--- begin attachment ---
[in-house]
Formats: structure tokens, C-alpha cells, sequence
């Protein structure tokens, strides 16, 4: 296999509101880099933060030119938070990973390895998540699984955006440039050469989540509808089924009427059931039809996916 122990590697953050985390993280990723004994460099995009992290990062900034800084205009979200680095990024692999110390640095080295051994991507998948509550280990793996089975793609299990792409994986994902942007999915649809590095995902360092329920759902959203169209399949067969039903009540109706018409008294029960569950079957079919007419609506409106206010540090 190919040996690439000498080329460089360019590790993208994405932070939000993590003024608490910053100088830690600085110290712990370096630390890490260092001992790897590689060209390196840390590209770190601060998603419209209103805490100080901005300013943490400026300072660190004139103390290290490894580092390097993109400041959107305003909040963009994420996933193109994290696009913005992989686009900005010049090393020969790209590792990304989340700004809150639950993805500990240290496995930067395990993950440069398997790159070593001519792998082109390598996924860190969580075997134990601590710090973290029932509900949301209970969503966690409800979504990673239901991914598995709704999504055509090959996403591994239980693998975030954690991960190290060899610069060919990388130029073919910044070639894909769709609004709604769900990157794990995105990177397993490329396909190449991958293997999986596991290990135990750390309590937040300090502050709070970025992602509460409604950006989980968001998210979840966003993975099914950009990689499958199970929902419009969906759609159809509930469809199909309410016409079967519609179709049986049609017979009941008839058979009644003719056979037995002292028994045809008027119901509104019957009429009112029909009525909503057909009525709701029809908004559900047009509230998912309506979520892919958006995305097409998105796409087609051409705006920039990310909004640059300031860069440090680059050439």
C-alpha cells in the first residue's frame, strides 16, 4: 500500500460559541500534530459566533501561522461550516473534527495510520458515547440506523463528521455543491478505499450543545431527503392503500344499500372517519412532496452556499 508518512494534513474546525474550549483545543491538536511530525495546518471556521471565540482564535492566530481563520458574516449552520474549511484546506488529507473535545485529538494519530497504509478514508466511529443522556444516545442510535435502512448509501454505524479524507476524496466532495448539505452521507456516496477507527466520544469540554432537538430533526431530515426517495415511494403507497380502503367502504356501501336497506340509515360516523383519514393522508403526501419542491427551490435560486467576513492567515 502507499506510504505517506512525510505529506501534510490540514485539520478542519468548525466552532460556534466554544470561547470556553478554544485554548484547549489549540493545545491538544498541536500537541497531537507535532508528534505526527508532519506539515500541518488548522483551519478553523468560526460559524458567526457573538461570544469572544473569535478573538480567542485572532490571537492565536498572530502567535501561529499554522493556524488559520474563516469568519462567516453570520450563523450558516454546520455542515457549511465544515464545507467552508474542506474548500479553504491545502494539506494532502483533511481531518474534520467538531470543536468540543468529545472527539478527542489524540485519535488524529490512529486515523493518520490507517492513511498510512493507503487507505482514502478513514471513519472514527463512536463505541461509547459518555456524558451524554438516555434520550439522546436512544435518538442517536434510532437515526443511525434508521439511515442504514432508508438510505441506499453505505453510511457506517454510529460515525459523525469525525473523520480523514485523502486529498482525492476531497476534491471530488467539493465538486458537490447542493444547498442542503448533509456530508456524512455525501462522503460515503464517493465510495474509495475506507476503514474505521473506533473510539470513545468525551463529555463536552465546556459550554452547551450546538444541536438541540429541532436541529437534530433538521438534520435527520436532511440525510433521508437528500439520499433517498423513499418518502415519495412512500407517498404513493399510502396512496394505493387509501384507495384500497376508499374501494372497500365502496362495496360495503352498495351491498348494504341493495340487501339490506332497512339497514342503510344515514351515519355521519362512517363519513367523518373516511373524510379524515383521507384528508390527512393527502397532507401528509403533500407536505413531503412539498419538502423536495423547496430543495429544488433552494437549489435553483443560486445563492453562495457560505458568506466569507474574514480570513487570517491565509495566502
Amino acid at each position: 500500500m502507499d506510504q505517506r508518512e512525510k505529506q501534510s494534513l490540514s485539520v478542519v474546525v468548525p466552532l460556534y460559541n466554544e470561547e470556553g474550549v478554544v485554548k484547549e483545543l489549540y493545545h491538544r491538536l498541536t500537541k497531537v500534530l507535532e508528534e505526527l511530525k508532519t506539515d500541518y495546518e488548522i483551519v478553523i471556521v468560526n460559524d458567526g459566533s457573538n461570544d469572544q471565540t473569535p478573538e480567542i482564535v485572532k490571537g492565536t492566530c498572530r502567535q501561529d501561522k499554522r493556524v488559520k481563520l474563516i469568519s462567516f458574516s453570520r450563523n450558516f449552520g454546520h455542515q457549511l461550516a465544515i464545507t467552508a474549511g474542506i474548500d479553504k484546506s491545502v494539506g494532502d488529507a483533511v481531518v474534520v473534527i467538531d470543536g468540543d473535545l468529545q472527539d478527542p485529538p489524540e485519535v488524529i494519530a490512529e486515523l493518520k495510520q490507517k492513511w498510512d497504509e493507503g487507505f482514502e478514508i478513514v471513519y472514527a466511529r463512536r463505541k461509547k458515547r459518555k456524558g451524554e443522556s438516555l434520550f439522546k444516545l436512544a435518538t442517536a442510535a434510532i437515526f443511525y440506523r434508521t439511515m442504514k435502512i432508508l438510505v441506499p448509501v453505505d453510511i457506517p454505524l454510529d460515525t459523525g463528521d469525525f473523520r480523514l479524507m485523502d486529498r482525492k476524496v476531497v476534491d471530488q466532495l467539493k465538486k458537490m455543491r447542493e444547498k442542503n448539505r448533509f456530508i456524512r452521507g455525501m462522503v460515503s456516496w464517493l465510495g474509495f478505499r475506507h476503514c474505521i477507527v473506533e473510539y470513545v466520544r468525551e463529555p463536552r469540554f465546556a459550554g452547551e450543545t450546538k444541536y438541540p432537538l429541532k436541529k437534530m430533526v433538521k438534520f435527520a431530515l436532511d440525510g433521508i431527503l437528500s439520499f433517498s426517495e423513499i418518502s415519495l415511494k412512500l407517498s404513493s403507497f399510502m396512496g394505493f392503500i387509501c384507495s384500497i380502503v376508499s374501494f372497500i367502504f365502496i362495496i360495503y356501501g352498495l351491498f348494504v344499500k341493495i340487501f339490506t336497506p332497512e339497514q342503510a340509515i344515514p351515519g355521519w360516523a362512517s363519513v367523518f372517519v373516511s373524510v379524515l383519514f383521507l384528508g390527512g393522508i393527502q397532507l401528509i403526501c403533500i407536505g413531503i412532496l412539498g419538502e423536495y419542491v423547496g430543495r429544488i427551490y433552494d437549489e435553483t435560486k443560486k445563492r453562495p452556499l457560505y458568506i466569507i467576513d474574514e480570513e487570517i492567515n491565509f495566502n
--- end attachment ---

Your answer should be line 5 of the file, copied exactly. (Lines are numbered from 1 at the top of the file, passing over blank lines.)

Amino acid at each position: 500500500m502507499d506510504q505517506r508518512e512525510k505529506q501534510s494534513l490540514s485539520v478542519v474546525v468548525p466552532l460556534y460559541n466554544e470561547e470556553g474550549v478554544v485554548k484547549e483545543l489549540y493545545h491538544r491538536l498541536t500537541k497531537v500534530l507535532e508528534e505526527l511530525k508532519t506539515d500541518y495546518e488548522i483551519v478553523i471556521v468560526n460559524d458567526g459566533s457573538n461570544d469572544q471565540t473569535p478573538e480567542i482564535v485572532k490571537g492565536t492566530c498572530r502567535q501561529d501561522k499554522r493556524v488559520k481563520l474563516i469568519s462567516f458574516s453570520r450563523n450558516f449552520g454546520h455542515q457549511l461550516a465544515i464545507t467552508a474549511g474542506i474548500d479553504k484546506s491545502v494539506g494532502d488529507a483533511v481531518v474534520v473534527i467538531d470543536g468540543d473535545l468529545q472527539d478527542p485529538p489524540e485519535v488524529i494519530a490512529e486515523l493518520k495510520q490507517k492513511w498510512d497504509e493507503g487507505f482514502e478514508i478513514v471513519y472514527a466511529r463512536r463505541k461509547k458515547r459518555k456524558g451524554e443522556s438516555l434520550f439522546k444516545l436512544a435518538t442517536a442510535a434510532i437515526f443511525y440506523r434508521t439511515m442504514k435502512i432508508l438510505v441506499p448509501v453505505d453510511i457506517p454505524l454510529d460515525t459523525g463528521d469525525f473523520r480523514l479524507m485523502d486529498r482525492k476524496v476531497v476534491d471530488q466532495l467539493k465538486k458537490m455543491r447542493e444547498k442542503n448539505r448533509f456530508i456524512r452521507g455525501m462522503v460515503s456516496w464517493l465510495g474509495f478505499r475506507h476503514c474505521i477507527v473506533e473510539y470513545v466520544r468525551e463529555p463536552r469540554f465546556a459550554g452547551e450543545t450546538k444541536y438541540p432537538l429541532k436541529k437534530m430533526v433538521k438534520f435527520a431530515l436532511d440525510g433521508i431527503l437528500s439520499f433517498s426517495e423513499i418518502s415519495l415511494k412512500l407517498s404513493s403507497f399510502m396512496g394505493f392503500i387509501c384507495s384500497i380502503v376508499s374501494f372497500i367502504f365502496i362495496i360495503y356501501g352498495l351491498f348494504v344499500k341493495i340487501f339490506t336497506p332497512e339497514q342503510a340509515i344515514p351515519g355521519w360516523a362512517s363519513v367523518f372517519v373516511s373524510v379524515l383519514f383521507l384528508g390527512g393522508i393527502q397532507l401528509i403526501c403533500i407536505g413531503i412532496l412539498g419538502e423536495y419542491v423547496g430543495r429544488i427551490y433552494d437549489e435553483t435560486k443560486k445563492r453562495p452556499l457560505y458568506i466569507i467576513d474574514e480570513e487570517i492567515n491565509f495566502n